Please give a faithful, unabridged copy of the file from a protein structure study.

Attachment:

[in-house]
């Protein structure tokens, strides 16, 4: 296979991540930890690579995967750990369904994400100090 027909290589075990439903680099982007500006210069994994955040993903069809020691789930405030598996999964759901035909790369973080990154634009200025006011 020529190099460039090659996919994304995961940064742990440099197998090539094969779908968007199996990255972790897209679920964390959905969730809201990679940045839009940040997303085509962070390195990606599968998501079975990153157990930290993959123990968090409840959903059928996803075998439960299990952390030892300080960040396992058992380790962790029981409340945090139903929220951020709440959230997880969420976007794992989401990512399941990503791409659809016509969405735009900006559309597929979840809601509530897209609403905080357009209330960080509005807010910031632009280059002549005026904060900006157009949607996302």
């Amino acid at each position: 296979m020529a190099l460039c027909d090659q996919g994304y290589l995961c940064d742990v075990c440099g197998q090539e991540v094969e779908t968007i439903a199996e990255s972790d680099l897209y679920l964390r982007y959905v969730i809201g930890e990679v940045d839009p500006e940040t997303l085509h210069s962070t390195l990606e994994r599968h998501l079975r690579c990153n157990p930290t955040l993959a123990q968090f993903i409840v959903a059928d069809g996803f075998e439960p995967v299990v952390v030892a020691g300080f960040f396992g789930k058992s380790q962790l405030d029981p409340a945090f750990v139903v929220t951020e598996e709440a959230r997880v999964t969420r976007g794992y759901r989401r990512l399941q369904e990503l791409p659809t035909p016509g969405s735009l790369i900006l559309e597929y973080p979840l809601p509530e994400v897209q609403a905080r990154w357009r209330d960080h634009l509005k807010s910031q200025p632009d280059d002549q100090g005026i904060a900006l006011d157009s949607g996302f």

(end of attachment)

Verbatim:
[in-house]
């Protein structure tokens, strides 16, 4: 296979991540930890690579995967750990369904994400100090 027909290589075990439903680099982007500006210069994994955040993903069809020691789930405030598996999964759901035909790369973080990154634009200025006011 020529190099460039090659996919994304995961940064742990440099197998090539094969779908968007199996990255972790897209679920964390959905969730809201990679940045839009940040997303085509962070390195990606599968998501079975990153157990930290993959123990968090409840959903059928996803075998439960299990952390030892300080960040396992058992380790962790029981409340945090139903929220951020709440959230997880969420976007794992989401990512399941990503791409659809016509969405735009900006559309597929979840809601509530897209609403905080357009209330960080509005807010910031632009280059002549005026904060900006157009949607996302």
């Amino acid at each position: 296979m020529a190099l460039c027909d090659q996919g994304y290589l995961c940064d742990v075990c440099g197998q090539e991540v094969e779908t968007i439903a199996e990255s972790d680099l897209y679920l964390r982007y959905v969730i809201g930890e990679v940045d839009p500006e940040t997303l085509h210069s962070t390195l990606e994994r599968h998501l079975r690579c990153n157990p930290t955040l993959a123990q968090f993903i409840v959903a059928d069809g996803f075998e439960p995967v299990v952390v030892a020691g300080f960040f396992g789930k058992s380790q962790l405030d029981p409340a945090f750990v139903v929220t951020e598996e709440a959230r997880v999964t969420r976007g794992y759901r989401r990512l399941q369904e990503l791409p659809t035909p016509g969405s735009l790369i900006l559309e597929y973080p979840l809601p509530e994400v897209q609403a905080r990154w357009r209330d960080h634009l509005k807010s910031q200025p632009d280059d002549q100090g005026i904060a900006l006011d157009s949607g996302f």